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Developing a Trading Strategy

, | May 10, 2017 | By

To achieve success within the dynamic environment of futures trading, aspiring traders must engage the market with confidence, discipline and consistency. The development of a comprehensive trading strategy can greatly increase a trader’s aptitude in each of these areas.

A trading strategy gives a trader the ability to behave routinely in the face of chaotic or turbulent markets. It spells out, in concrete terms, the methodology behind trade selection, trade management, and money management. Developing a suitable trading strategy is an extensive, but necessary process.

Trading Methodology: How and What to Trade

The futures marketplaces of the world are constantly evolving, highly competitive arenas. Sustaining profitability in such atmospheres can prove to be a monumental task because what worked yesterday may simply not work today.

You need to address several facets of trading when building a viable strategy:

  • Trading Style: Are you a discretionary or systematic trader? This question speaks directly to how you will identify trading opportunities and interact with the market. A discretionary approach involves the trader making subjective decisions regarding when to enter and exit the marketplace. Conversely, a systematic trader uses a concrete set of rules for market entry and exit, with zero subjectivity.
  • Trade Management: What time frame to trade? The amount of time you hold an active position in the market is a huge part of defining trade management parameters. The basis for closing out an open position depends upon whether one is a scalper, day trader, swing trader or intermediate term investor.
  • Product: Which market to trade? One of the biggest advantages to trading futures is the variety of products available for trade. Each market exhibits unique behavior, presenting distinct opportunities. Selecting the optimal product, given the style and available resources, is a key element of a solid trading strategy.

Money Management: “It’s Not What You Make, It’s What You Don’t Lose.”

No trading strategy is complete without a concrete set of rules governing the allocation of capital. In order to have a viable money management approach, you must quantify a few factors:

  • Available Capital: Is the account adequately funded? Simply put, what are the available capital resources? If the account balance is inadequate for the style of trading, then the integrity of the trading strategy is compromised.
  • Optimal Risk vs. Reward: Is this trade worth the risk? Each trade opportunity must have an acceptable chance of achieving a worthwhile gain in return for the assumed risk. This is known as “positive expectation.”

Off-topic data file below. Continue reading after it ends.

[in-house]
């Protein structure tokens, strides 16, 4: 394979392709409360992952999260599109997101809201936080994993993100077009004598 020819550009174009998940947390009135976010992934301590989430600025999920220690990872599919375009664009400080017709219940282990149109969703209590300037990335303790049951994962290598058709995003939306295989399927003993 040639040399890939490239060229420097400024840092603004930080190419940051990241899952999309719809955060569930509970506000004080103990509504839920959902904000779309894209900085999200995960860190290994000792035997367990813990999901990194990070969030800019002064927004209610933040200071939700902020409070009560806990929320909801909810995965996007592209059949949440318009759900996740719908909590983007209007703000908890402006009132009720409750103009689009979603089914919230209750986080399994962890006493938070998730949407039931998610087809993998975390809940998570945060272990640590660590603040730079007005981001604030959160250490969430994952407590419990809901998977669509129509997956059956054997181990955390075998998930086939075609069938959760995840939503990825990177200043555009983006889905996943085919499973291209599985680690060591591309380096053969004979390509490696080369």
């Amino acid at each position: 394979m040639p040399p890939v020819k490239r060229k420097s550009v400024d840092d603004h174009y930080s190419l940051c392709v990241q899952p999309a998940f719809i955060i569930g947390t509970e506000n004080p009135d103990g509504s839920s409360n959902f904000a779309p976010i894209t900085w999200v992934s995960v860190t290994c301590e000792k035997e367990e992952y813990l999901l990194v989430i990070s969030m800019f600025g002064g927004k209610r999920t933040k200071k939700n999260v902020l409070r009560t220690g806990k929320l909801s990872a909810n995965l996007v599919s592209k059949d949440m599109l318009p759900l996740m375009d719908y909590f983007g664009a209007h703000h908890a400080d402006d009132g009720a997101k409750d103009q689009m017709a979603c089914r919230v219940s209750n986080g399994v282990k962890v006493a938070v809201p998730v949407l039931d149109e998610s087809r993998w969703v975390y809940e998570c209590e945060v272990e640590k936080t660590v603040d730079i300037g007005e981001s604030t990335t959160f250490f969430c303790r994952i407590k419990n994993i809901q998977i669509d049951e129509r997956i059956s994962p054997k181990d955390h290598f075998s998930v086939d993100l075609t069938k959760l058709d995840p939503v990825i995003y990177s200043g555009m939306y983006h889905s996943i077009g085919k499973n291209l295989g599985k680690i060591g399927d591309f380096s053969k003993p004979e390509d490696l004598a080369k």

• Account Stress: How expensive is this trade? Account stress refers to the drawdown in equity as a result of a trade’s loss. If a specific trade requires a generous portion of the trading account, then the longevity of the system will be in question. In futures, a per-trade risk of 1 percent to 3 percent of the trading account is commonly viewed as optimal.

Always remember that money management and trade methodology exist in a symbiotic relationship. They must operate in alignment and complement one another for a strategy to succeed.

The Completed Strategy

Let’s say veteran metals trader Morgan wants to become active in the gold market. Here is an example of a completed strategy:

Trading Style Discretionary
Trade Management Intraday scalping
Product CME Gold futures, (GC)
Available capital US$5000
Risk vs. Reward Potential trades must have a minimum 2:1 profit/loss
Account Stress Maximum 3 percent of the account balance

Although an actual trading strategy will be much more specific, this illustration outlines the criteria for spotting a trade, market entry and exit, trade expectation, and capital constraints. Because these elements are clearly defined, you can measure the effectiveness of the strategy and identify weaknesses.

Any trades are educational examples only. They do not include commissions and fees.

Putting It All Together

Developing a comprehensive trading strategy can be a daunting task. Personality characteristics, level of expertise, and available resources (both capital and time) are all considerable factors that you need to take into account when building the strategy. In many cases, brokerage firms offer extensive market experience and services to aid in strategy development.

Ultimately, the success or failure of the strategy depends upon a wide variety of factors, many of which are beyond the trader’s control. However, through the development of a comprehensive trading strategy, the odds of achieving longevity in the marketplace increase dramatically.

Download the eBook: Futures and Options Strategy Guide